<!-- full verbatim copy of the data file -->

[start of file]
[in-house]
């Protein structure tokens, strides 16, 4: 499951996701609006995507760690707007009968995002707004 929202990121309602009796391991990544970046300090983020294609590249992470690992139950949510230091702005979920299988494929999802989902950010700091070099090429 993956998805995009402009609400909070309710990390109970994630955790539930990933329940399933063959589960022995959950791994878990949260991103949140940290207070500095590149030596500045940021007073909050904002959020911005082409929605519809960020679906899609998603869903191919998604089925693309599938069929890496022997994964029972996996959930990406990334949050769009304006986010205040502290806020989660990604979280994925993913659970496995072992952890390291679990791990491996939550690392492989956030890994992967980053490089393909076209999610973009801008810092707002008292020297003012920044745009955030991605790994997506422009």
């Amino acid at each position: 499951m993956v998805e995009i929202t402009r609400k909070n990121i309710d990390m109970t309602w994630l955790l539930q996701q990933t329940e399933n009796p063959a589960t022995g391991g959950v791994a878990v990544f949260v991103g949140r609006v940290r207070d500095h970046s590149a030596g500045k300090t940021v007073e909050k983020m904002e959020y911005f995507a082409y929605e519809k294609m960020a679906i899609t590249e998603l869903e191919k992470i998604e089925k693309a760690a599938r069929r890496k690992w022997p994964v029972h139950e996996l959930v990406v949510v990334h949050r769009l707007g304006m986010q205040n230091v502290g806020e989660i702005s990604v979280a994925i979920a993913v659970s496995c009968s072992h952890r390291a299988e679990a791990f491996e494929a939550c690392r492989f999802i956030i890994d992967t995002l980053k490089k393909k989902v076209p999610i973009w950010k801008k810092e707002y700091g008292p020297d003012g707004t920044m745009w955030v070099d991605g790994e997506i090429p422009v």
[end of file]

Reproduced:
[in-house]
């Protein structure tokens, strides 16, 4: 499951996701609006995507760690707007009968995002707004 929202990121309602009796391991990544970046300090983020294609590249992470690992139950949510230091702005979920299988494929999802989902950010700091070099090429 993956998805995009402009609400909070309710990390109970994630955790539930990933329940399933063959589960022995959950791994878990949260991103949140940290207070500095590149030596500045940021007073909050904002959020911005082409929605519809960020679906899609998603869903191919998604089925693309599938069929890496022997994964029972996996959930990406990334949050769009304006986010205040502290806020989660990604979280994925993913659970496995072992952890390291679990791990491996939550690392492989956030890994992967980053490089393909076209999610973009801008810092707002008292020297003012920044745009955030991605790994997506422009």
């Amino acid at each position: 499951m993956v998805e995009i929202t402009r609400k909070n990121i309710d990390m109970t309602w994630l955790l539930q996701q990933t329940e399933n009796p063959a589960t022995g391991g959950v791994a878990v990544f949260v991103g949140r609006v940290r207070d500095h970046s590149a030596g500045k300090t940021v007073e909050k983020m904002e959020y911005f995507a082409y929605e519809k294609m960020a679906i899609t590249e998603l869903e191919k992470i998604e089925k693309a760690a599938r069929r890496k690992w022997p994964v029972h139950e996996l959930v990406v949510v990334h949050r769009l707007g304006m986010q205040n230091v502290g806020e989660i702005s990604v979280a994925i979920a993913v659970s496995c009968s072992h952890r390291a299988e679990a791990f491996e494929a939550c690392r492989f999802i956030i890994d992967t995002l980053k490089k393909k989902v076209p999610i973009w950010k801008k810092e707002y700091g008292p020297d003012g707004t920044m745009w955030v070099d991605g790994e997506i090429p422009v």